Teeth Whitening

We all want to have a bright, dazzling smile. But some of our favorite foods and beverages work against our smiles. That morning cup o’ joe, the glass of cabernet with dinner, raspberries and blackberries for dessert — lots of foods and drinks conspire to stain the enamel of our teeth. Even the passing years tend to make our teeth yellow and dingy.But we can put the dazzle back in your smile at Gentle Dentistry. We offer both lightning fast in-office whitening, along with custom at-home whitening, both of which will make your teeth many shades whiter and give you a smile you’ll be happy to show off.
No two people have exactly the same shade of tooth enamel. Plus, the porosity of enamel can vary between people, making some teeth more prone to staining. Most staining occurs on the enamel layer of the teeth and responds well to whitening agents. Some stains, however, are in the inner part of the tooth, the dentin. These stains can result from tooth trauma or a reaction to medications such as tetracycline. This type of staining improves slightly with whitening, but not dramatically. In these cases, porcelain veneers or dental bonding can cover the deep staining.

Why do my teeth become stained?

Here are the reasons your teeth are stained:

  • Food — Raspberries, blueberries, blackberries, even dark chocolate all have natural pigments in them that stain your teeth.
  • Drink — Coffee, tea, red wine, cranberry and other juices, even cola soft drinks can leave stains.
  • Smoking — Nicotine leaves yellow stains on your teeth.
  • Drugs — As mentioned above, tetracycline has stained the teeth of many kids. This antibiotic was used heavily in the 60s and 70s, and it caused the dentin in many patients to become gray.
  • Genes — Some people simply have darker teeth than others, and their parents likely did too.
  • Fluorosis — This is an example of too much of a good thing. Too much fluoride can stain a child’s teeth.

How does teeth whitening remove the stains?

The goal of teeth whitening is to return your teeth to their natural bright white color in a process similar to bleaching a stain out of a shirt. The bleaching agents we use are hydrogen peroxide and carbamide peroxide, for in-office or at-home whitening, respectively. The enamel on your teeth is somewhat porous; that’s why it stains in the first place. The peroxide penetrates the tooth enamel and breaks down the stains, whitening them usually from three to seven shades.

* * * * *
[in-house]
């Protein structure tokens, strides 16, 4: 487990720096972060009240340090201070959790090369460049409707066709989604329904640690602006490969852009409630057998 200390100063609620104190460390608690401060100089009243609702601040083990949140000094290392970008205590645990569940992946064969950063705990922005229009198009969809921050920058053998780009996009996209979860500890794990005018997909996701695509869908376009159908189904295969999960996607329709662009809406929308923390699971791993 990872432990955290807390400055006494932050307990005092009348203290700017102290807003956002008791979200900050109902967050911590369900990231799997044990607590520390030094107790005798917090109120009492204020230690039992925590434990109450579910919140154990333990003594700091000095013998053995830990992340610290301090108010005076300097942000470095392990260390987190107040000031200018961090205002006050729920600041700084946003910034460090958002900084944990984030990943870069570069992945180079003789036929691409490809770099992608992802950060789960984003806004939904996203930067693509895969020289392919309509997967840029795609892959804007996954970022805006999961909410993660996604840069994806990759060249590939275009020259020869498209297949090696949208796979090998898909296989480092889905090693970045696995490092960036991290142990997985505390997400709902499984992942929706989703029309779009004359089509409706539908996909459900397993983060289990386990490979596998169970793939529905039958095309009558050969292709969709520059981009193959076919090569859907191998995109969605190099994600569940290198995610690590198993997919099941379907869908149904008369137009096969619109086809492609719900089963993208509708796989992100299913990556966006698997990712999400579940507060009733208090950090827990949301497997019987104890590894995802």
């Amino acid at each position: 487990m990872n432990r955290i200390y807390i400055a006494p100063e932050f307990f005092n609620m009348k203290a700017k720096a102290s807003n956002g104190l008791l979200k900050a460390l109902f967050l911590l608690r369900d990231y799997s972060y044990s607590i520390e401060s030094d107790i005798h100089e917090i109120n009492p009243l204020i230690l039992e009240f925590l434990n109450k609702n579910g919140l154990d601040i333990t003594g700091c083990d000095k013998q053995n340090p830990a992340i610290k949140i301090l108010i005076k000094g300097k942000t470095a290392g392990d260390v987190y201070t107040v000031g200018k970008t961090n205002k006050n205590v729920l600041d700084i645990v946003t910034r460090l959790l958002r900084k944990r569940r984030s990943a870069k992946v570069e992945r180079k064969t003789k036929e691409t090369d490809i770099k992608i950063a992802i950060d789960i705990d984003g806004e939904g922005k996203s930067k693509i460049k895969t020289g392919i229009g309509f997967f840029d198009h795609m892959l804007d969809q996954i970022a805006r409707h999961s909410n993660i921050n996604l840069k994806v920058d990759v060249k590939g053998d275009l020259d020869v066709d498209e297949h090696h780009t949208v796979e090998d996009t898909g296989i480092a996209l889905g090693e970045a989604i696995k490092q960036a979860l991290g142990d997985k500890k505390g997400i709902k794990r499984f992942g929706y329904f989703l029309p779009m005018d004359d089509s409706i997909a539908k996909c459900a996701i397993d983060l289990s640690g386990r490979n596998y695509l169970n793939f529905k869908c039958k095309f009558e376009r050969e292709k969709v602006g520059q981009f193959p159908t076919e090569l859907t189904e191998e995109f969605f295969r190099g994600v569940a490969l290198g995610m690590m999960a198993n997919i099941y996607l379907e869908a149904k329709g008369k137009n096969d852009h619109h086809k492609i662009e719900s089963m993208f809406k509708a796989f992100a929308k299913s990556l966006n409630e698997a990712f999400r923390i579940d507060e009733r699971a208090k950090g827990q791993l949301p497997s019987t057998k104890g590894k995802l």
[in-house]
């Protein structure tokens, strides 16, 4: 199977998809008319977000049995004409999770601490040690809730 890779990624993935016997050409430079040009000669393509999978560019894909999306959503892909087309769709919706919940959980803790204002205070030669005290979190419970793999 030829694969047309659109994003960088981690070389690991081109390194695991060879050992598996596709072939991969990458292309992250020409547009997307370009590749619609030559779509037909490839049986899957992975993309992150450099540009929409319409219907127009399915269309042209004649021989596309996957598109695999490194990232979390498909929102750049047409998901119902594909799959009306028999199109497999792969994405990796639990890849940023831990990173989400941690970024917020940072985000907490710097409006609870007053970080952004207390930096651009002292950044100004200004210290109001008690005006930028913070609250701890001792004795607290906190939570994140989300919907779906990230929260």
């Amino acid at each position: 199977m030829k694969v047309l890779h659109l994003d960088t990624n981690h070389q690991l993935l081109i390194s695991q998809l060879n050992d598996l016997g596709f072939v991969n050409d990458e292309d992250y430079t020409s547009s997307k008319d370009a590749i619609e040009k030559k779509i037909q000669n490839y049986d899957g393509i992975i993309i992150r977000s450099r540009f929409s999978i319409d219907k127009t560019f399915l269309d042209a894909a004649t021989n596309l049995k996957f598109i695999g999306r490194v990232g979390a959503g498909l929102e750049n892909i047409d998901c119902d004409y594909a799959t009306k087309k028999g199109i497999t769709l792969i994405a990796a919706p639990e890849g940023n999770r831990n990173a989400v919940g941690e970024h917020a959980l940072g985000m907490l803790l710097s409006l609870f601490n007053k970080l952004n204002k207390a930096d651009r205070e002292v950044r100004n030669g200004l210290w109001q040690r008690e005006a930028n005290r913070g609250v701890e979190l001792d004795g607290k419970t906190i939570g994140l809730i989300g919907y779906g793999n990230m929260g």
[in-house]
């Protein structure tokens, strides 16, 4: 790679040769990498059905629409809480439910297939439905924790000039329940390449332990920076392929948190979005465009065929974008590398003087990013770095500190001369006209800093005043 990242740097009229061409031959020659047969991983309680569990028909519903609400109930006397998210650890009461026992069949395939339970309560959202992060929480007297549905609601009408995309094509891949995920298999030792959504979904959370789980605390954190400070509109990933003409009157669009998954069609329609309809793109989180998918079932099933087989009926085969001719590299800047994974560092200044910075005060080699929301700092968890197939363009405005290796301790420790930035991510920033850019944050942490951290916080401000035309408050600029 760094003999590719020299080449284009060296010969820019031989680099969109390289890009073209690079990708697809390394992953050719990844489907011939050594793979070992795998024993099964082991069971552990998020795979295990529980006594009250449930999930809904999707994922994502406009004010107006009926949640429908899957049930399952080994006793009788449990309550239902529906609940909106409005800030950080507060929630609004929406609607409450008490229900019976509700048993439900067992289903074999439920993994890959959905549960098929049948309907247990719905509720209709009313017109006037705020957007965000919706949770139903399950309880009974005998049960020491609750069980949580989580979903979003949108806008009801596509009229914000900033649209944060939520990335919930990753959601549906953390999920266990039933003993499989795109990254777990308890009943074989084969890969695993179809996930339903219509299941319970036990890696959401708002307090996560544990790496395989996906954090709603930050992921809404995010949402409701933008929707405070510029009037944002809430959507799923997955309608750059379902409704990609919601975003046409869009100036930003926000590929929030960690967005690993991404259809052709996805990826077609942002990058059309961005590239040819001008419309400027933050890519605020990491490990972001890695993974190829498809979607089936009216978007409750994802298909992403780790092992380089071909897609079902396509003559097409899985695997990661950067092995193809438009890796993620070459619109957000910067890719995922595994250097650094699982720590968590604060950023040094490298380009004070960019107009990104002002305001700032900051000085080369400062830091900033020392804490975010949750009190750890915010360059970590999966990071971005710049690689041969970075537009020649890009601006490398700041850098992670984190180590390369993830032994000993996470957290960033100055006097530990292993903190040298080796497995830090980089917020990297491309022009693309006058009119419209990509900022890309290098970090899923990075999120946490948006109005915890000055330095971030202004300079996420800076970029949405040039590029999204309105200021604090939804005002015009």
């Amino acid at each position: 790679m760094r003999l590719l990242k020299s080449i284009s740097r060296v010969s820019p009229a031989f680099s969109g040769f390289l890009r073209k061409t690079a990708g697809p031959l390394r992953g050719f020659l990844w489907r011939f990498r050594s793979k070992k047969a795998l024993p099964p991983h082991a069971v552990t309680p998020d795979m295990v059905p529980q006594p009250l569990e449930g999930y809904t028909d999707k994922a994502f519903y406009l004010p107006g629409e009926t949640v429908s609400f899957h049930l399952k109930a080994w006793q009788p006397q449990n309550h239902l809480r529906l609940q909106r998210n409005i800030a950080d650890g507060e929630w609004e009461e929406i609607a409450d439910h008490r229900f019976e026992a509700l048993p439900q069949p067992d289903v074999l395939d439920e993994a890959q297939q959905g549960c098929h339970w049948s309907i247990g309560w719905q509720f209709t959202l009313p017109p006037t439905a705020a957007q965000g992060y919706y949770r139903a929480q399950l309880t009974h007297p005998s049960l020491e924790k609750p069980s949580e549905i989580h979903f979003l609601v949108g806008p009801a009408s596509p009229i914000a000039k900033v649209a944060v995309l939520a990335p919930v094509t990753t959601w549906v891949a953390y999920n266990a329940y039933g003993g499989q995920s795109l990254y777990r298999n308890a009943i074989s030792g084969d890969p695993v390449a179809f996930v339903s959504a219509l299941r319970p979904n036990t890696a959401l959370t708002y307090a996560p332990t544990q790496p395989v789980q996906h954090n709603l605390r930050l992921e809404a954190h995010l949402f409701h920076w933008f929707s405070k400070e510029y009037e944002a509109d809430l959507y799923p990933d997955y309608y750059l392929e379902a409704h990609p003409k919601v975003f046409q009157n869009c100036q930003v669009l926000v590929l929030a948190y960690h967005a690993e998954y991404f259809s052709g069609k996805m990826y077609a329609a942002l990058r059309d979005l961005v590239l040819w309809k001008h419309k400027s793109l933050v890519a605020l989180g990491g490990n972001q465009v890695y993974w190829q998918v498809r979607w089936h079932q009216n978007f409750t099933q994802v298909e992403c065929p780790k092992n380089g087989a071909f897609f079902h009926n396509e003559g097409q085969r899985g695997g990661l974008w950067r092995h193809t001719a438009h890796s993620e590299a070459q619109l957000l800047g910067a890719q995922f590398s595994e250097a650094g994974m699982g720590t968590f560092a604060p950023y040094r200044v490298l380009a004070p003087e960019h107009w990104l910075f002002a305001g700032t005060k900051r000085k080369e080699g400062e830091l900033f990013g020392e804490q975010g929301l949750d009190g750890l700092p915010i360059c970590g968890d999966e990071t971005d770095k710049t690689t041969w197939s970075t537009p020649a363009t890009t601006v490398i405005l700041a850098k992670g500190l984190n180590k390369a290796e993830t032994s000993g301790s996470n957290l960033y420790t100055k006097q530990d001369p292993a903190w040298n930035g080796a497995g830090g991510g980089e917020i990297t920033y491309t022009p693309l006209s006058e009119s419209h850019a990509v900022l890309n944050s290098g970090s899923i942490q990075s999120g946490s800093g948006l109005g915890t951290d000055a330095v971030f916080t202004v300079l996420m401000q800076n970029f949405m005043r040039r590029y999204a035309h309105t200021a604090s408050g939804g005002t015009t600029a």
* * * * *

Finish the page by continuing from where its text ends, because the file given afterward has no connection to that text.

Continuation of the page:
Our teeth whitening options at Gentle Dentistry

We offer both in-office and at-home whitening at Gentle Dentistry. Both options usually result in a similar degree of whitening. The difference is time. Our in-office whitening takes just about an hour. At-home whitening takes a couple of weeks.

  • Boost™ in-office whitening — We use the Boost™ whitening system from Opalescence Tooth Whitening Systems. It uses a 38% hydrogen peroxide concentration to remove stains. Plus, Boost™ contains potassium nitrate and fluoride to minimize sensitivity and actually strengthen your enamel during the whitening procedure. Unlike light-activated whitening, Boost™ is chemically activated, so our patients don’t need to worry about an uncomfortable hot light. We apply the Boost™ gel with a brushed tip to all of your teeth, and then activate it. In an hour your teeth are dramatically whiter.
  • At-home whitening — For our at-home whitening program we take impressions of your teeth and use them to create custom trays for your upper and lower teeth. Unlike over-the-counter trays that are made in general sizes, our custom trays provide the snug fit required for the whitening gel to be the most effective. We then provide you with syringes of carbamide peroxide whitening gel, ranging in strength based on your tooth sensitivity and degree of staining. At home you wear the filled trays for 15 minutes to one hour every day for one to two weeks.

Can teeth whitening damage my teeth?

Teeth whitening has proven to be totally safe over decades of procedures. There are not any recorded instances of irreversible or structural damage caused by whitening programs.

Will whitening make my teeth sensitive?

Whitening can make your teeth a little more sensitive for a brief period of time after the application, but this sensation passes quickly. If you have particularly sensitive teeth, be sure to tell the team at Gentle Dentistry beforehand because we can desensitize your teeth before we perform the whitening.

How long will my teeth stay white?

Just how long your teeth stay bright white is really up to you. If your teeth became stained before by coffee and the like, they will become stained again. But you don’t have to give up that glass of red wine; when you feel your teeth are becoming a little dingy again, simply come back in and we’ll whiten them again. Or, if you have at-home trays, we supply your whitening gel annually with our “White for Life” program.
Home hygiene also makes a difference. Using whitening toothpaste (ADA approved, of course), and brushing for two minutes twice daily is important. Plus, coming in for twice-yearly professional cleanings with Gentle Dentistry is equally important to keeping your teeth their whitest.

Does insurance cover whitening?

Insurance does not usually cover teeth whitening, as it is considered a cosmetic procedure. If you have a flex spending account, you can use it to cover the cost of the whitening. Call and ask about our “White for Life” Program and our “Dental $avings Plan”!

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